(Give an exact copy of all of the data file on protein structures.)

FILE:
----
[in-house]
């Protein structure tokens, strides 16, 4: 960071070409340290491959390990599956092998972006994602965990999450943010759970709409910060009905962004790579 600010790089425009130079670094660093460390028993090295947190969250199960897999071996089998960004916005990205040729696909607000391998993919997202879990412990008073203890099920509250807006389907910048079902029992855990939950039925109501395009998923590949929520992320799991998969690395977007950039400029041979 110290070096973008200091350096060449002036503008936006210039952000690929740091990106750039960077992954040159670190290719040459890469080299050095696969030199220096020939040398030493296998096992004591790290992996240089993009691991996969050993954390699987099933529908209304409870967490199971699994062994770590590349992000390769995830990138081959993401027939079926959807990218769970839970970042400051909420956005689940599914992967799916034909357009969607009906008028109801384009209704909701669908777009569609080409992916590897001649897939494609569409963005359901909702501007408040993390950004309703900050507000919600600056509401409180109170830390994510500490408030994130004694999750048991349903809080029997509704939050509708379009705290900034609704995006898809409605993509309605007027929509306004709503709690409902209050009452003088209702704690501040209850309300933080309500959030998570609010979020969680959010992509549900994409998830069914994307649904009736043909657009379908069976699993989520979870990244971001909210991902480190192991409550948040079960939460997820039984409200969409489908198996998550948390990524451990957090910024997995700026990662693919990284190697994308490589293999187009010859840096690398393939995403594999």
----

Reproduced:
[in-house]
């Protein structure tokens, strides 16, 4: 960071070409340290491959390990599956092998972006994602965990999450943010759970709409910060009905962004790579 600010790089425009130079670094660093460390028993090295947190969250199960897999071996089998960004916005990205040729696909607000391998993919997202879990412990008073203890099920509250807006389907910048079902029992855990939950039925109501395009998923590949929520992320799991998969690395977007950039400029041979 110290070096973008200091350096060449002036503008936006210039952000690929740091990106750039960077992954040159670190290719040459890469080299050095696969030199220096020939040398030493296998096992004591790290992996240089993009691991996969050993954390699987099933529908209304409870967490199971699994062994770590590349992000390769995830990138081959993401027939079926959807990218769970839970970042400051909420956005689940599914992967799916034909357009969607009906008028109801384009209704909701669908777009569609080409992916590897001649897939494609569409963005359901909702501007408040993390950004309703900050507000919600600056509401409180109170830390994510500490408030994130004694999750048991349903809080029997509704939050509708379009705290900034609704995006898809409605993509309605007027929509306004709503709690409902209050009452003088209702704690501040209850309300933080309500959030998570609010979020969680959010992509549900994409998830069914994307649904009736043909657009379908069976699993989520979870990244971001909210991902480190192991409550948040079960939460997820039984409200969409489908198996998550948390990524451990957090910024997995700026990662693919990284190697994308490589293999187009010859840096690398393939995403594999």